As for that lap speed of 108 m.p.h. – as Corner would say, “anything less than the Official Brooklands Lap Speeds should be viewed with suspicion”. Even Segrave never claimed more than 104 m.p.h. which he put up on my car. But a lap of that rough track at 108 m.p.h. in such a flimsy device as a 1914 G.P. Opel makes one’s hair stand on end just to think of it!

I note that Neil takes exception to your calling his car “more or less a replica”; but, taking “replica” in its dictionary sense to mean “copy”, surely most of his car is just that? Does not the following list of replica parts confirm this? Bolster petrol tank, including wood tank bearers and bands; body (with ash frame, and somewhat the wrong shape); bonnet (with modern fasteners, strap, and then vertical louvres); bulkhead complete; wheel hubs and caps (ex: 3-litre Bentley); cross-shaft, brake and clutch pedals; radiator filler cap, and overflow pipe (I have always wondered why the radiator is a different shape from mine – squarer, less Bugatti-like. Optical illusion?); crank-case, crank-shaft, camshaft; cylinder block, re-built flywheel; carburettor; copper oil pipes and modern Enots fittings; exhaust manifold and exhaust pipe (in copper); dual ignition – ? (the 2nd magneto may have been removed by now).

It is obvious, of course, that the replica body parts are not exact copies of the original 1914 ones; because, although Brian Morgan made his usual meticulous job of the re-build, it was not possible for him to make exact copies without my car, partially stripped down, in his own workshop, quite apart from the extra labour involved. To take a few examples at random, there is the bolster tank, with its fuel gauge and rather complicated wood bearers; the body, with its light steel frame; the bonnet, with its thirteen inclined louvres; the complicated steel frame-work of the bulkhead; etc. as far as I now, there are still certain important parts completely missing, such as the brass oil tank, with the full width instrument panel bolted to its aft surface, the stone-guard, the undershield, and the double universal joint between engine and gear-box. Sears completed the re-build regardless of cost, and the finished car certainly looks like a 1914 GP Opel.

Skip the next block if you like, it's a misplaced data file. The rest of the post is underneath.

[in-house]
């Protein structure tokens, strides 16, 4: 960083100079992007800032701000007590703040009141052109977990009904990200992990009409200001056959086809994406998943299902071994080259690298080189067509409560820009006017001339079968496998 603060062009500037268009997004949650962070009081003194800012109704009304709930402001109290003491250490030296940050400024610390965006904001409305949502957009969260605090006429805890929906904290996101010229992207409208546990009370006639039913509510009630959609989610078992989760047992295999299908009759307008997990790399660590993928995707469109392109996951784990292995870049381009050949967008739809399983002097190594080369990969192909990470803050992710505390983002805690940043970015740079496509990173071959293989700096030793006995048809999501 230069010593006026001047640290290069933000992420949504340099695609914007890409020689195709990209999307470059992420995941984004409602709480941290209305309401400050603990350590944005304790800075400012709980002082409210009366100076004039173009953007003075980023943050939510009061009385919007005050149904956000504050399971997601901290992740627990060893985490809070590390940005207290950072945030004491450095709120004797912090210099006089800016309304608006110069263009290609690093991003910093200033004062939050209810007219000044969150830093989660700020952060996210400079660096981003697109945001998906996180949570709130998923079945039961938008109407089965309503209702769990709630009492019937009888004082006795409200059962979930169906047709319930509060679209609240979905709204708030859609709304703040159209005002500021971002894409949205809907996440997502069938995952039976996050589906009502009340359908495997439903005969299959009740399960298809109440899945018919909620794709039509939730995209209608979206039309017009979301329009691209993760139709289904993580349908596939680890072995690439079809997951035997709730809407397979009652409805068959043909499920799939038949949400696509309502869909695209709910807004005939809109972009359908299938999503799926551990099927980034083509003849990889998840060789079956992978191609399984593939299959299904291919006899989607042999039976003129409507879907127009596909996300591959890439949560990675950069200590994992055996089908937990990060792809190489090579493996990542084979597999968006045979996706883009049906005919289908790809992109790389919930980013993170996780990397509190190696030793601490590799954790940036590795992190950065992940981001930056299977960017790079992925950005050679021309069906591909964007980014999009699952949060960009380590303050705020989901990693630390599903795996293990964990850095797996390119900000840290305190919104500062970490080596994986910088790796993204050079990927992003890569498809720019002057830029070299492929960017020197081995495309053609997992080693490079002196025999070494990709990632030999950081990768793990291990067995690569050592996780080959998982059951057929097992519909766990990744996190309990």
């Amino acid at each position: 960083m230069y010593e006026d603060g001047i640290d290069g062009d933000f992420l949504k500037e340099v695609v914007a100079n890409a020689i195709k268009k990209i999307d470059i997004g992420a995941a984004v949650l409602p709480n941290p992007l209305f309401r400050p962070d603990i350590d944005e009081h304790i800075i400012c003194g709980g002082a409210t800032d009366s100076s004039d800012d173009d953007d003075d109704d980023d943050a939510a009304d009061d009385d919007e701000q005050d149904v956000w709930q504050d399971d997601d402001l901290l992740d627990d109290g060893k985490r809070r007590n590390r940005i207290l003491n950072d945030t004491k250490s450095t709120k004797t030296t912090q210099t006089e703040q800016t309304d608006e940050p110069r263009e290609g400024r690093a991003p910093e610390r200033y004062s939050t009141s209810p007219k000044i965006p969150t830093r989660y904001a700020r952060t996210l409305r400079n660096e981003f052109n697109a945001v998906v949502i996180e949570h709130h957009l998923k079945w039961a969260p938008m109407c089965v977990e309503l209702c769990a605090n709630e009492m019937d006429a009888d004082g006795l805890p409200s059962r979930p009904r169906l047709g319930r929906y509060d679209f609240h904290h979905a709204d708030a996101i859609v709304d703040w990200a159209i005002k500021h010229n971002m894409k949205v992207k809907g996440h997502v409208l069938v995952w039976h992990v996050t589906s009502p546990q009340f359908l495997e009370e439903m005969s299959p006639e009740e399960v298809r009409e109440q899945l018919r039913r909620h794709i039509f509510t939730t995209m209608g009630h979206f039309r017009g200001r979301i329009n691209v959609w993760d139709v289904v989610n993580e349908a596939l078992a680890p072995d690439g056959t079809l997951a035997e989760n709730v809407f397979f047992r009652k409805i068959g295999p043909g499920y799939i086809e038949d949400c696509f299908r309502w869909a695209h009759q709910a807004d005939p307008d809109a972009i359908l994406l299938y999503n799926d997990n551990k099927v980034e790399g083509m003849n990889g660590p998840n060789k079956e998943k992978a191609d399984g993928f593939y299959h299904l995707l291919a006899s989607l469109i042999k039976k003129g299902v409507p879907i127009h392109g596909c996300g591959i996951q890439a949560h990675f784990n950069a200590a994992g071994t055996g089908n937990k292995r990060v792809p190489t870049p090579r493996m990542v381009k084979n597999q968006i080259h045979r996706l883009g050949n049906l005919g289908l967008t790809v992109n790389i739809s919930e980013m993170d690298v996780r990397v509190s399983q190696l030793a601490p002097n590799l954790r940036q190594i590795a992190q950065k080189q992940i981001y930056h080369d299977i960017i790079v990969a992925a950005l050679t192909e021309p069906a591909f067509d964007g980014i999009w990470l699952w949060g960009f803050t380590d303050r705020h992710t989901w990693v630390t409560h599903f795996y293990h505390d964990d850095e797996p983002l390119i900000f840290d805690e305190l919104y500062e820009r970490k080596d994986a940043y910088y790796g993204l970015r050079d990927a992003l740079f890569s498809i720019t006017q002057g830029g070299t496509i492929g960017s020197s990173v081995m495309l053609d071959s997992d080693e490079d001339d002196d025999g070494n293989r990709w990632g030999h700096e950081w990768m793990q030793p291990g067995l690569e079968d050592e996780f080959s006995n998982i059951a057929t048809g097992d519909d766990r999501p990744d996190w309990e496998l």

I cannot quite understand Corner’s remark that “the rest of the car is certainly 1914 GP Opel”; because, after deducting all the replica, pattern, missing and modified parts, “the rest” does not include very many of the original German unmodified parts, which circulated round the Grand Prix  course in 1914. It is unfortunate that Neil’s Opel has, since 1914, had to suffer so many people working on it, modifying it, repairing it, and “improving” it. The poor thing has had no fewer than four bodies fitted; the steering column has been moved to the middle – (when the drop arm was bent to clear the chassis) – and back again; the chassis and rear springs lengthened; various bits and pieces discarded or lost; even a ridiculous cowl fixed to the front of the radiator at one stage.

I have recently received from France an excellent photograph of the complete Opel team, taken in 1914; and all three cars appear to be identical. They all have stone-guards, oil tanks, undershields, and bonnets with thirteen inclined louvres, and no bonnet straps.

I sincerely hope that, in coming to your defence, I have not given away anything which was not already well known, and have not annoyed Neil. It has always seemed to me that Brian Morgan made a mistake in not leaving his car in its famous Hornsted/Segrave form, in which it had such a phenomenal history of successes at Brooklands in that one year of 1920, and started Segrave on his remarkable racing career. Incidentally, Brian is the only person alive to-day who has driven both Opels; and he commented on the superior acceleration of my car compared to his – due, to doubt, to the carburettor.

Before I annoy anybody else, I had better bring this long, and probably boring letter to a close.

Lymington                                                                                                                           M. N. MAVROGORDATO